Sri Lanka's Cultural Triangle - and a trip down the south coast. The ultimate guide!
Updated: Jan 23, 2019
A jewel in Asia with many gems, which to leave and which to see? You've got everything from historical sites to beautiful beaches. Steeped in history with rich culture Sri Lanka has a lot to offer. In this blog I hope to provide a guide to the best sites to see in the Cultural Triangle, the South Coast and in between while getting down to there.
I decided I wanted to add 10 days in Sri Lanka as part of my travels to the south of India. If I were to re-do this tour I would give myself just a few days more so it is not too rushed and fit in the few bits I missed out. Now when I say 'tour', I did not book this through some operator, no, I did my own months of research and careful planning then found an extremely good driver (comparable costs to trains etc. when x3 people), mapped my own route of what I wanted to cover and how long I think each aspect of the trip would take. Arjun - the driver, recommended a small change which had no impact on timelines and meant we could enjoy the trip better so all worked out well.
I would thoroughly recommend a driver to get around if you are going on a complex route or have several people in your journey, I found it helped with language barrier, carting luggage and stopped us getting ripped off when out shopping, he managed to get us some really good deals in places and his local knowledge meant we could see hidden places you would otherwise miss. I would be happy to share his contact details for anyone interested - he gets booked months in advance (small heads up!) If you don't plan a driver there are trains, buses, taxis and tuk-tuks to help get around. Buses and trains do however get rather crowded, but then that's all part of the experience :)
Car journeys mean you also get to see BIG monitor lizards/komodo dragons (I can never tell them apart), we stopped the car so I could grab a few snaps of this one. You will find lizards here in all sizes, they roam the streets freely.
My trip was 10 days but I would recommend this to be around 14 if you followed a similar trail to allow a bit more time. All my hotels were pre-booked with booking.com and you will find that many will offer rooms with no pre-payment and you are able to cancel up to a certain time before you are travelling. I had pre-booked all 8 hotels before I left London, paid for all of them on check-out/arrival. You will find in the key tourist locations the better known hotel chains are Cinnamon and Jetwing, however I have provided the names of the hotels I stayed at and those that I recommend.
On the right is a little map of the tour covering what I did. We covered a lot more along the trail as the car meant we could stop over to see things en route.
I have of course like with all my blogs covered all the pictures in an album, do check those out.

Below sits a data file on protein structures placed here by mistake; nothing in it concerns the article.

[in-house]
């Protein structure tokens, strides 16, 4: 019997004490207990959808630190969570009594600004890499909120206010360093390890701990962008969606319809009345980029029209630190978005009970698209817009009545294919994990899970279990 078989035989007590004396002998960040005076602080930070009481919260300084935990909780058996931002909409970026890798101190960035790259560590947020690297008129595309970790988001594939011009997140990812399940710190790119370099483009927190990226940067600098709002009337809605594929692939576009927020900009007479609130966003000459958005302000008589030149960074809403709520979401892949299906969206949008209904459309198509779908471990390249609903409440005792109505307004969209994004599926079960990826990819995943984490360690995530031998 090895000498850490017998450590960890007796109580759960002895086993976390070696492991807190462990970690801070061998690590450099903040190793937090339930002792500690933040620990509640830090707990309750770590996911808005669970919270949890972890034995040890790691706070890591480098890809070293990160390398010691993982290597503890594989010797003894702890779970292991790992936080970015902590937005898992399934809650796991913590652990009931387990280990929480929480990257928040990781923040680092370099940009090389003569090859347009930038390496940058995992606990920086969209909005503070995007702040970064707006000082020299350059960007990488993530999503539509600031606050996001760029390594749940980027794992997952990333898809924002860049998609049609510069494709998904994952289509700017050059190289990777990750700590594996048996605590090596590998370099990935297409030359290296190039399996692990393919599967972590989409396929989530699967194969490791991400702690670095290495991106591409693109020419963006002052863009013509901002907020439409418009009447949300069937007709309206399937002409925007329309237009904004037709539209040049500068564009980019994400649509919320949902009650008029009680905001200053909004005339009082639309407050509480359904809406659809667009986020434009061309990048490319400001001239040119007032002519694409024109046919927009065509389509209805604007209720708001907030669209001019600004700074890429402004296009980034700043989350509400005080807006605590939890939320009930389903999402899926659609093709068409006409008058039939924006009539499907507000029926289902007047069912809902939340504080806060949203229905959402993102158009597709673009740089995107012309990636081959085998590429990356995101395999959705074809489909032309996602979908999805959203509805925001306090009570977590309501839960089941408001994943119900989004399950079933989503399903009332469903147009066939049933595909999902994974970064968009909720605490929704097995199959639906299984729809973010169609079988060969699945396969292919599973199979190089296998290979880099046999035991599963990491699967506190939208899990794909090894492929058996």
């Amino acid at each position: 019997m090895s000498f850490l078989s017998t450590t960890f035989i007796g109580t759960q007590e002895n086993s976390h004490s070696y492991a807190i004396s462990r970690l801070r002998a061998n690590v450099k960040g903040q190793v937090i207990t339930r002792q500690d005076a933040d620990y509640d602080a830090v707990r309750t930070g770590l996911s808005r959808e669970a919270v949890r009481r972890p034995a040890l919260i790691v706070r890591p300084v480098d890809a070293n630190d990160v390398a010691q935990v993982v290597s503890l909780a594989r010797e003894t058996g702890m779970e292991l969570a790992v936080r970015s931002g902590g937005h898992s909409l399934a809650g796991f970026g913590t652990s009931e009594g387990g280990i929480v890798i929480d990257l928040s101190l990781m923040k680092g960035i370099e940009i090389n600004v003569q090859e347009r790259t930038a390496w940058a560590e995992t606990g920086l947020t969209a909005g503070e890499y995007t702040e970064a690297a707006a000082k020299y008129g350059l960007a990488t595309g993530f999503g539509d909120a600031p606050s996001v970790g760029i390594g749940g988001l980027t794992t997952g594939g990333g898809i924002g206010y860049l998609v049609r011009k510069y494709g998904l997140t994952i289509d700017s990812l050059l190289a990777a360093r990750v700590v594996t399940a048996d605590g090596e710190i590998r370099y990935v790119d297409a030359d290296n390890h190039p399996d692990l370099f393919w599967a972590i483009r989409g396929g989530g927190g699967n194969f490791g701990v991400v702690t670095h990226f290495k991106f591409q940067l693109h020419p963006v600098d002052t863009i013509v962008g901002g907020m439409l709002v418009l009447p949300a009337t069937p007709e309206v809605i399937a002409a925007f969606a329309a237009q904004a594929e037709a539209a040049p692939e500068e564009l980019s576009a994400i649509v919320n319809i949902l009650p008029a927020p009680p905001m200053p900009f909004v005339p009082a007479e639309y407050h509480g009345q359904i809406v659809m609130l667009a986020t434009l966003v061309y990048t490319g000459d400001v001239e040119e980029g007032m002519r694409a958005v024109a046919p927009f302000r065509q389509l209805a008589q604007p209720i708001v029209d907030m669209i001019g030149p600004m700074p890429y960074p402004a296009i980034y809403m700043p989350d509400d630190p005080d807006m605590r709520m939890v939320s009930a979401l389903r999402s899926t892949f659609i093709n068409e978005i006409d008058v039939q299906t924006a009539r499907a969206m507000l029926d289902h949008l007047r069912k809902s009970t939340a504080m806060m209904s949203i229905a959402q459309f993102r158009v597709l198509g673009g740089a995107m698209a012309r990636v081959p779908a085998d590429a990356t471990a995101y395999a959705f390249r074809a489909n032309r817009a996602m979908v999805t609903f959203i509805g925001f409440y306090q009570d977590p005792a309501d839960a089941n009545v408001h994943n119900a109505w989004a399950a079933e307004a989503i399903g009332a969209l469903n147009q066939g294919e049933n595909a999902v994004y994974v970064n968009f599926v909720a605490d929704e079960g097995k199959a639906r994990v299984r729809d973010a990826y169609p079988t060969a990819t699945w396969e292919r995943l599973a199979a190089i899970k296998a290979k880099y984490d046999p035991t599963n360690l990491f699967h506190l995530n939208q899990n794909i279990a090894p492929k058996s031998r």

I landed in Colombo but as it was a daft time and would have meant not getting to really see anything until the next day so losing 2 days I decided we drive straight to Anuradhapura so we arrive where we want to start our sightseeing in the Cultural triangle in the morning.
Anuradhapura is an ancient city and a UNESCO World Heritage Site, it was the capital of Sri Lanka from the 4th Century BC. There are well preserved ruins and historical sites alongside dagoba's and Pagoda's to see. Arriving at night we literally checked in and crashed for the night.
Hotel: We had an amazing room at the White House Hotel, such a well priced hotel for what you get. Breakfast was also included in the room rate, we had a lovely welcome drink on arrival too - which we got in all hotels. I regret not having more time here but when I return to Anuradhapura this is where I will stay.
Things to see: Not limited to but the highlights include the following: Sri Maha Bodhi, Ruwanweliseya (Rathnamali Maha Stupa), Lowamahapaya, Abhayagiri Vihara Monastery, Jetavanaramaya Monastery and stupa. I did not get to cover all as I had half a day before we headed to Polonnaruwa, so depending how long you have I would recommend starting early and give yourself at least a day or maybe two to cover ground as the places are spread far apart.
We arrived here after seeing some of the sites in Anuradhapura and hit the ruins of the Ancient City straight away to not waste any time. I found Polonnaruwa to be far more interesting and could easily spend a few days here. For someone that has a keen interest in ruins and historical sites I was like a kid in a candy store. Things to see are closer together here than in Anuradhapura but you will benefit from a tuk-tuk or maybe hiring a bike to get around as walking is not really a good option with a lot of ground to cover.
Things to see: Royal Palace, Audience Hall, Swimming Pool, Sacred Quadrangle, The Vadatage, Shiva Devale No. 2, Rankot Vihara, Pabalu Vehera, Dagaba Kiri Vihara, the Buddha statue at Lankatilaka, Gal Vihara, Gal Pota, Archaeological Museum.
Hotel: We stayed at Thidas Arana Lake, now although this hotel had really friendly staff, an amazing view of the lake where we even saw elephants from outside our room at the lake, I wouldn't recommend it. I had to ask several times for someone to come and clean - and I had only just checked in. I personally wouldn't re-book here and would look for alternate accommodation; The Lake Hotel, Giritale Hotel or Ekho Lake House all look appealing.